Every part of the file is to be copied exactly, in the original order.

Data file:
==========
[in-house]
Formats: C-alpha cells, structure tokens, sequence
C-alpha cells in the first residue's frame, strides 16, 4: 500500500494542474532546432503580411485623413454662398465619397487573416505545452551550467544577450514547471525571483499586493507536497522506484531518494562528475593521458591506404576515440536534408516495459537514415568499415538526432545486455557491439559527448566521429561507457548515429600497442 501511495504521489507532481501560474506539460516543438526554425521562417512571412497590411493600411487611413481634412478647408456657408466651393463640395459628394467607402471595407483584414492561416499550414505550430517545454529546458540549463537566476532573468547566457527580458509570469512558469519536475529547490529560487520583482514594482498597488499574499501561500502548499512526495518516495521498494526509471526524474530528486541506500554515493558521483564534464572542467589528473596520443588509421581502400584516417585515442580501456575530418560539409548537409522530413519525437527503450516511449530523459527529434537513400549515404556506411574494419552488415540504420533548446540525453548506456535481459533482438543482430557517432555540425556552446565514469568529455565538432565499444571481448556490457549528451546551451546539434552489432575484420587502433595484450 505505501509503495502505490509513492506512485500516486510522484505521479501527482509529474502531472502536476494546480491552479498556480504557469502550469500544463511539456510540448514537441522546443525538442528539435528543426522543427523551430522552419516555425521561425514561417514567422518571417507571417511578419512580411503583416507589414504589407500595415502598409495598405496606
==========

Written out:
[in-house]
Formats: C-alpha cells, structure tokens, sequence
C-alpha cells in the first residue's frame, strides 16, 4: 500500500494542474532546432503580411485623413454662398465619397487573416505545452551550467544577450514547471525571483499586493507536497522506484531518494562528475593521458591506404576515440536534408516495459537514415568499415538526432545486455557491439559527448566521429561507457548515429600497442 501511495504521489507532481501560474506539460516543438526554425521562417512571412497590411493600411487611413481634412478647408456657408466651393463640395459628394467607402471595407483584414492561416499550414505550430517545454529546458540549463537566476532573468547566457527580458509570469512558469519536475529547490529560487520583482514594482498597488499574499501561500502548499512526495518516495521498494526509471526524474530528486541506500554515493558521483564534464572542467589528473596520443588509421581502400584516417585515442580501456575530418560539409548537409522530413519525437527503450516511449530523459527529434537513400549515404556506411574494419552488415540504420533548446540525453548506456535481459533482438543482430557517432555540425556552446565514469568529455565538432565499444571481448556490457549528451546551451546539434552489432575484420587502433595484450 505505501509503495502505490509513492506512485500516486510522484505521479501527482509529474502531472502536476494546480491552479498556480504557469502550469500544463511539456510540448514537441522546443525538442528539435528543426522543427523551430522552419516555425521561425514561417514567422518571417507571417511578419512580411503583416507589414504589407500595415502598409495598405496606